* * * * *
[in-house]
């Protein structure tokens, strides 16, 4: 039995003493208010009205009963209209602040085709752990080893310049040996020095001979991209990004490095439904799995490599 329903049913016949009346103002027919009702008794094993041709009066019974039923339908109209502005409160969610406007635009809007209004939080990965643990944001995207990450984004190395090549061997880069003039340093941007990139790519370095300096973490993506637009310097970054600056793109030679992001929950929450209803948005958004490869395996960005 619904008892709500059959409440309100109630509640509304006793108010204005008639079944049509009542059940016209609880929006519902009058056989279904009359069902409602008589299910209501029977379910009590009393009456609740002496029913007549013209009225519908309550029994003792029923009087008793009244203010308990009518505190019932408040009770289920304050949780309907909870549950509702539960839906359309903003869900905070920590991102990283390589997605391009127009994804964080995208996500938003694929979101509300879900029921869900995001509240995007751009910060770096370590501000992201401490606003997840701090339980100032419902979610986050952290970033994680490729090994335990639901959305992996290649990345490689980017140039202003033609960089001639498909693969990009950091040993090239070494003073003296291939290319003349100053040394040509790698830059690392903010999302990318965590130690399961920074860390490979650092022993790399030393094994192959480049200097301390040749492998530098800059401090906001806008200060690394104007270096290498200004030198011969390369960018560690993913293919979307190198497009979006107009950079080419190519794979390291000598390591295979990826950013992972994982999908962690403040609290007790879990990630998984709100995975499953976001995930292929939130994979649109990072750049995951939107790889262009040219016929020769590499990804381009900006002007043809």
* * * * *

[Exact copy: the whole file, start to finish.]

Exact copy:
[in-house]
């Protein structure tokens, strides 16, 4: 039995003493208010009205009963209209602040085709752990080893310049040996020095001979991209990004490095439904799995490599 329903049913016949009346103002027919009702008794094993041709009066019974039923339908109209502005409160969610406007635009809007209004939080990965643990944001995207990450984004190395090549061997880069003039340093941007990139790519370095300096973490993506637009310097970054600056793109030679992001929950929450209803948005958004490869395996960005 619904008892709500059959409440309100109630509640509304006793108010204005008639079944049509009542059940016209609880929006519902009058056989279904009359069902409602008589299910209501029977379910009590009393009456609740002496029913007549013209009225519908309550029994003792029923009087008793009244203010308990009518505190019932408040009770289920304050949780309907909870549950509702539960839906359309903003869900905070920590991102990283390589997605391009127009994804964080995208996500938003694929979101509300879900029921869900995001509240995007751009910060770096370590501000992201401490606003997840701090339980100032419902979610986050952290970033994680490729090994335990639901959305992996290649990345490689980017140039202003033609960089001639498909693969990009950091040993090239070494003073003296291939290319003349100053040394040509790698830059690392903010999302990318965590130690399961920074860390490979650092022993790399030393094994192959480049200097301390040749492998530098800059401090906001806008200060690394104007270096290498200004030198011969390369960018560690993913293919979307190198497009979006107009950079080419190519794979390291000598390591295979990826950013992972994982999908962690403040609290007790879990990630998984709100995975499953976001995930292929939130994979649109990072750049995951939107790889262009040219016929020769590499990804381009900006002007043809």